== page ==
A Christian Child Taken from His Parents, and the Fate of Modern Egypt

In 1858, papal authorities in Bologna kidnapped a seven-year-old Jewish boy named Edgardo Mortara, on the grounds that—since a Catholic nanny had baptized him—he was, according to canon law, a Catholic. Not very different is the case of Shenouda Farouk Bolous, who was found as an infant in an Egyptian church in 2018, and given by a Coptic priest to a childless couple in his congregation. Samuel Tadros explains what followed:

Official adoption was never an option. It is illegal in Islam and hence illegal in Egypt, even for Christians. [The adoptive father’s] niece Mariam was unhappy with the situation. Under Shariah inheritance laws, imposed on Copts as well as Muslims, she would inherit her childless uncle’s estate. Now Shenouda stood in the way. She made her way to the police station in February 2022 and filed a complaint. The parents were quickly summoned and a DNA test was administered. The public prosecutor’s decision was swift. Shenouda was to be taken from them and placed in an orphanage. But it didn’t stop there. Since the child’s parents couldn’t be ascertained, the child was to be automatically considered a Muslim.

Unlike the case of Mortara—who remained a ward of the Vatican until he became an adult—public outcry and a ruling by senior Islamic jurists led to a happy ending in the case of Shenouda, who was returned to his family. But, Tadros writes, the episode says much about the nature of modern-day Egypt, and of the status of dhimmi, or tolerated minority, assigned to its Christians (and, when they remained, to its Jews).

On the one hand, the state authorities had decided that [Shenouda] was Muslim by virtue of having unknown parents, and took him from the only parents he had known. On the other hand, the outcome of the case showcases a state able to make accommodations for the Coptic minority. Which of these is Egypt? The country with a constitution enshrining equality for all its citizens, regardless of their religion? Or the one whose same constitution declares Islam as the religion of the state and the principles of Shariah as the principal source of legislation? The answer is both and neither.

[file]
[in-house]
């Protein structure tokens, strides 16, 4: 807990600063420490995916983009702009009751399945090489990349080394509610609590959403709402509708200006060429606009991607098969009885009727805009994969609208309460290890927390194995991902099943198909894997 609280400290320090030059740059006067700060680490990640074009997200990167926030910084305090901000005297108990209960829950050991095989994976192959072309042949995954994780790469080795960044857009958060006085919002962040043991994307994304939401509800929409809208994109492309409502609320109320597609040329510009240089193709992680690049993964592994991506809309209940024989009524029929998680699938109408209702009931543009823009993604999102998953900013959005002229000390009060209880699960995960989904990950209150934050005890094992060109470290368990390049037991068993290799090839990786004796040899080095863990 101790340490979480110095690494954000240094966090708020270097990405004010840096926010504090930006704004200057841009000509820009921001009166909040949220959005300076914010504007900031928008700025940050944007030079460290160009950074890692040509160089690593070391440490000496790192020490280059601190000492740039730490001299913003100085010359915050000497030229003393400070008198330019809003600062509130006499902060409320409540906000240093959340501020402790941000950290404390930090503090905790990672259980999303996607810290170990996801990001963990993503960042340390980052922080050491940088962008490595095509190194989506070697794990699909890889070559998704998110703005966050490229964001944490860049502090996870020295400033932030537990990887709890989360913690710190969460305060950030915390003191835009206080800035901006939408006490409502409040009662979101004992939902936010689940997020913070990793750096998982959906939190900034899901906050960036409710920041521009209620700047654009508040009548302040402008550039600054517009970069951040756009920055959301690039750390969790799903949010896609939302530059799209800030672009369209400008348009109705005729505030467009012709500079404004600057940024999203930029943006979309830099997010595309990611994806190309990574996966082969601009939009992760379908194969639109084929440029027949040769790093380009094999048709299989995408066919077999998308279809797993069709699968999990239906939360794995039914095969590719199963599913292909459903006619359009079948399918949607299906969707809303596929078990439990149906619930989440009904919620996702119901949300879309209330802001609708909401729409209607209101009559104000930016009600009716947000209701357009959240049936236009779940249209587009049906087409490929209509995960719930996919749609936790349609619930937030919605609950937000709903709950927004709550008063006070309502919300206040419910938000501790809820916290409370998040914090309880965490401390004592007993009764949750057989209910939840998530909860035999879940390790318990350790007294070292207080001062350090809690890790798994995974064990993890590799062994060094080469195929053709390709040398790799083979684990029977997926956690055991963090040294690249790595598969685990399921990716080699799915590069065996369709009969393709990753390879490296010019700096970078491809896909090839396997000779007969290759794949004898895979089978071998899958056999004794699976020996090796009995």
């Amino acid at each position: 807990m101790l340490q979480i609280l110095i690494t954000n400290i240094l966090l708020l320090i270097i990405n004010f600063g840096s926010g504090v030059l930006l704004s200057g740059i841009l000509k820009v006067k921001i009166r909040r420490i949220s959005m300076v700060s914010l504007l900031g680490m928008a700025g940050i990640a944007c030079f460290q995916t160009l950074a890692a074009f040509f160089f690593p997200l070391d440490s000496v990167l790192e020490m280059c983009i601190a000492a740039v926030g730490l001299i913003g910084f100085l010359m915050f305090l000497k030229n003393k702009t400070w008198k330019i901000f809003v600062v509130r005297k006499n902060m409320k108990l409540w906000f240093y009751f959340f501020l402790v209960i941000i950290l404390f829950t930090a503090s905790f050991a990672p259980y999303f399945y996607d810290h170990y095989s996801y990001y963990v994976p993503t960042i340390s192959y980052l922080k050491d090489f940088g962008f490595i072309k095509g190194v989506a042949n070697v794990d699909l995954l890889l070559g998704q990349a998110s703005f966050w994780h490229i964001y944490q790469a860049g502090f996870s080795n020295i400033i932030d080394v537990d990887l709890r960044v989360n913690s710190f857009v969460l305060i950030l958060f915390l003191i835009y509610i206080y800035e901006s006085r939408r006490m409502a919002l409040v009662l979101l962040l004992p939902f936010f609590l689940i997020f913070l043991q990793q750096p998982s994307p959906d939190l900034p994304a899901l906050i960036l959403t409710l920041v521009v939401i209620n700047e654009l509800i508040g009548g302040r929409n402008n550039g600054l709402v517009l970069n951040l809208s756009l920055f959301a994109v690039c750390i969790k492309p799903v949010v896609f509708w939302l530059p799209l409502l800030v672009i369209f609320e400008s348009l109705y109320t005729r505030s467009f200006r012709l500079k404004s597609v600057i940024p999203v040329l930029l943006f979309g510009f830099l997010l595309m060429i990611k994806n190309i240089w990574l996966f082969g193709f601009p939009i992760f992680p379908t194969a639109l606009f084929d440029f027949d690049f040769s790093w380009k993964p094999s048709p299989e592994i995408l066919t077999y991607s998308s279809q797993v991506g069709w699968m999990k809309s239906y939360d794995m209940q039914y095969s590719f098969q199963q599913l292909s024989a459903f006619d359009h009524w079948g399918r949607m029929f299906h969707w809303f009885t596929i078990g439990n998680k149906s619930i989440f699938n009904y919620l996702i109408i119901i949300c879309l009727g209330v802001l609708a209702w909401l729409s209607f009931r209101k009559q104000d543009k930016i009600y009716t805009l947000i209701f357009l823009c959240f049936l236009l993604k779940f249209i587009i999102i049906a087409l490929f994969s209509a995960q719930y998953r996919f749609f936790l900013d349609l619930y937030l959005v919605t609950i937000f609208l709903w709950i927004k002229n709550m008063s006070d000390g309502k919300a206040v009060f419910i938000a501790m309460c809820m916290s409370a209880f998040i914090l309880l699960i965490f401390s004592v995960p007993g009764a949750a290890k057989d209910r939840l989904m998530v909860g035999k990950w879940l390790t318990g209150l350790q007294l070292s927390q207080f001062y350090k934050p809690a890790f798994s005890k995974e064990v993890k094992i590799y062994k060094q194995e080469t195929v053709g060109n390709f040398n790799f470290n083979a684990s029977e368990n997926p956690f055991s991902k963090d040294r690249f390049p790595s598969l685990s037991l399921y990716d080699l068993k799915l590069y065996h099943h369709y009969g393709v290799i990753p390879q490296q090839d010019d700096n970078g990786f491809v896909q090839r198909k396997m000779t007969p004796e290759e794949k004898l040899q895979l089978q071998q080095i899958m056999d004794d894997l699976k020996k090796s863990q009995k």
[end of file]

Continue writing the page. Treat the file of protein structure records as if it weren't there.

Read more at Compact

More about: Edgaro Mortara, Egypt, Middle East Christianity

When It Comes to Peace with Israel, Many Saudis Have Religious Concerns

Sept. 22 2023

While roughly a third of Saudis are willing to cooperate with the Jewish state in matters of technology and commerce, far fewer are willing to allow Israeli teams to compete within the kingdom—let alone support diplomatic normalization. These are just a few results of a recent, detailed, and professional opinion survey—a rarity in Saudi Arabia—that has much bearing on current negotiations involving Washington, Jerusalem, and Riyadh. David Pollock notes some others:

When asked about possible factors “in considering whether or not Saudi Arabia should establish official relations with Israel,” the Saudi public opts first for an Islamic—rather than a specifically Saudi—agenda: almost half (46 percent) say it would be “important” to obtain “new Israeli guarantees of Muslim rights at al-Aqsa Mosque and al-Haram al-Sharif [i.e., the Temple Mount] in Jerusalem.” Prioritizing this issue is significantly more popular than any other option offered. . . .

This popular focus on religion is in line with responses to other controversial questions in the survey. Exactly the same percentage, for example, feel “strongly” that “our country should cut off all relations with any other country where anybody hurts the Quran.”

By comparison, Palestinian aspirations come in second place in Saudi popular perceptions of a deal with Israel. Thirty-six percent of the Saudi public say it would be “important” to obtain “new steps toward political rights and better economic opportunities for the Palestinians in the West Bank and Gaza.” Far behind these drivers in popular attitudes, surprisingly, are hypothetical American contributions to a Saudi-Israel deal—even though these have reportedly been under heavy discussion at the official level in recent months.

Therefore, based on this analysis of these new survey findings, all three governments involved in a possible trilateral U.S.-Saudi-Israel deal would be well advised to pay at least as much attention to its religious dimension as to its political, security, and economic ones.

Read more at Washington Institute for Near East Policy

More about: Islam, Israel-Arab relations, Saudi Arabia, Temple Mount